La Verne has a ton of cool shops and restaurants in its small downtown area, but it also has very tight streets and parking spaces. We found a spot but it was a little tricky to get into. Force immediately jumped out of the truck and started directing traffic so Robert could make a three point turn to get his truck into the space. It was a wild scene as Force was waving cars past us and stopping others all while wearing his Castrol GTX firesuit.
We walked into the restaurant and it was packed with regulars plus a fair amount of racers and team personnel. All eyes turned to Force. We waited a few minutes and eventually got a table in the back. A few tables over, Chad Head and Del Worsham were eating and Chad did a double take when he saw us walk in. A few minutes later Del was texting me asking why Force was in his firesuit. We enjoyed breakfast and the check arrived. Robert pulled out a credit card and we were informed they were having credit card issues and it was cash only. He didn’t have any cash and I had about $20 which left us short of covering the bill. To our amazement, Force reached into the pocket of his firesuit and pulled out two $20 bills.
Two things jumped out at me right away. First, I had no idea firesuits had pockets and, secondly, I had no idea why Force had cash in the pocket of his firesuit. I asked Robert if he kept money in his firesuit and he looked at me like I was nuts. Later that day I asked Force why he had money in his firesuit and he said he had no idea. It was just one of those Force things, I guess.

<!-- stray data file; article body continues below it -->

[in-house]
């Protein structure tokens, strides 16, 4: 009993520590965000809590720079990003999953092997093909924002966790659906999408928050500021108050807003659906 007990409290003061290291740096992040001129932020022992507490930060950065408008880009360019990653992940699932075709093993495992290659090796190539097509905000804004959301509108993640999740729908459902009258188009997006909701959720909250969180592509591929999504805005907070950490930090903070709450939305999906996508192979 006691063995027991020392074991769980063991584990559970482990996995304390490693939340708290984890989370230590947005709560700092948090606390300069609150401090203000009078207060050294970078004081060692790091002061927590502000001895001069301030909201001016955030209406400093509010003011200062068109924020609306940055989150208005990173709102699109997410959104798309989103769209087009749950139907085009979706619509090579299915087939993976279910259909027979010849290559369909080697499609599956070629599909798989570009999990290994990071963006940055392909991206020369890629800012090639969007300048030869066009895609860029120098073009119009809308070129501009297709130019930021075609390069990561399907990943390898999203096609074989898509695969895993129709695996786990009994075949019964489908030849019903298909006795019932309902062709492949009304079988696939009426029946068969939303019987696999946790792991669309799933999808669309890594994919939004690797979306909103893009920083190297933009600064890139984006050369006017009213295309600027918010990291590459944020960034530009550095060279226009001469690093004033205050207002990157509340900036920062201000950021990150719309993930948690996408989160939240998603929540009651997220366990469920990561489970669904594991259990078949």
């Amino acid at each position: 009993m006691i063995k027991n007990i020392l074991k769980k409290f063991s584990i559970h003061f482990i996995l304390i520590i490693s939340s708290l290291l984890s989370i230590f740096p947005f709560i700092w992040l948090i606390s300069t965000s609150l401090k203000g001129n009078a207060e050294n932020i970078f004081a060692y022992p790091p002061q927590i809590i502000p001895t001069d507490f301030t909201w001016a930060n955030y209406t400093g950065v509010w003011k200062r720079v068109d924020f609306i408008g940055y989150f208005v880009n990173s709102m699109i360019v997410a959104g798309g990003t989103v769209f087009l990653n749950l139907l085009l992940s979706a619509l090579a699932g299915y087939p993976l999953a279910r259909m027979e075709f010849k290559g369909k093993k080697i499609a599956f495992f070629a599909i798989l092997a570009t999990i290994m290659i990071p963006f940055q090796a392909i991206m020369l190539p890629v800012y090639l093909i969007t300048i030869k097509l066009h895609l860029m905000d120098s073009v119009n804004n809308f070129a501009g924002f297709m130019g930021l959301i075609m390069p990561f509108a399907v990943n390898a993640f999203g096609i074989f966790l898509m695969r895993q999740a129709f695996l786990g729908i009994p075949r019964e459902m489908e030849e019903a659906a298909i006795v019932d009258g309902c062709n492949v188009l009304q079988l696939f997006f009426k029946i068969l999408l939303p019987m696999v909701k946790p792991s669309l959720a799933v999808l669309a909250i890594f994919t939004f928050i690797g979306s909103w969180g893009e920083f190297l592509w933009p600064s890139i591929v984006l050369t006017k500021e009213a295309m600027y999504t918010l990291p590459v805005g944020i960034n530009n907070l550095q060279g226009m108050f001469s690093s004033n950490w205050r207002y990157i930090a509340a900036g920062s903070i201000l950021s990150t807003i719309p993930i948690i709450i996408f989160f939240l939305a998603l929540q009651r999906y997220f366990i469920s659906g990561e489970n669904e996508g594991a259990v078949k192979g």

Once you got past the photoshoots and media day interviews it was all about the racing. Qualifying started on Friday and as you walked through the pits you were seeing so many familiar faces it was really exciting. Again, “first day of school” stuff, every year.
This year, as we are still doing what we can to come out of the pandemic, we didn’t start the season in Pomona and we had a wait a few extra weeks to get started, but the 2021 kick-off in Gainesville was a huge success. Every state across the country has handled the pandemic differently and now more and more states are opening up, as the vaccine becomes more widely available, and Florida was in the unique position to be more open than most states and ripe for an event like the Gatornationals.
There was a lot of buzz about the first full season with Camping World as the series sponsor and they did not disappoint. A highlight of the weekend was an RV drag race on Saturday. I was shocked to see the scoreboards light up showing 19-second runs for each RV in a quarter mile. Also, I would have lost a lot of money when one RV jumped off the line well in front of the other only to be run down at the finish line in a losing effort. Two fans were selected as “team reps” with the winning rep getting to keep the RV they had driven. Of course, Camping World CEO Marcus Lemonis would never want to disappoint a potential customer and as the winner was celebrating they announced both fans would win RVs. Waterworks ensued and we were then allowed to roll into the final qualifying session for the pro classes.
Throughout the weekend I was reminded how far drag racing has come in the last year, both on the performance side and with spectator attendance. There were full fields in all four professional categories with quality teams from top to bottom. New sponsors were announced by multiple teams leading up to the event and Kalitta Motorsports announced the addition of Rowdy Energy drink on Friday right before the first qualifying session. That was a huge deal because Coca-Cola had previously owned exclusive rights across all soft drinks, certain energy drinks, and bottled water when it came to sponsorship and on-site activation.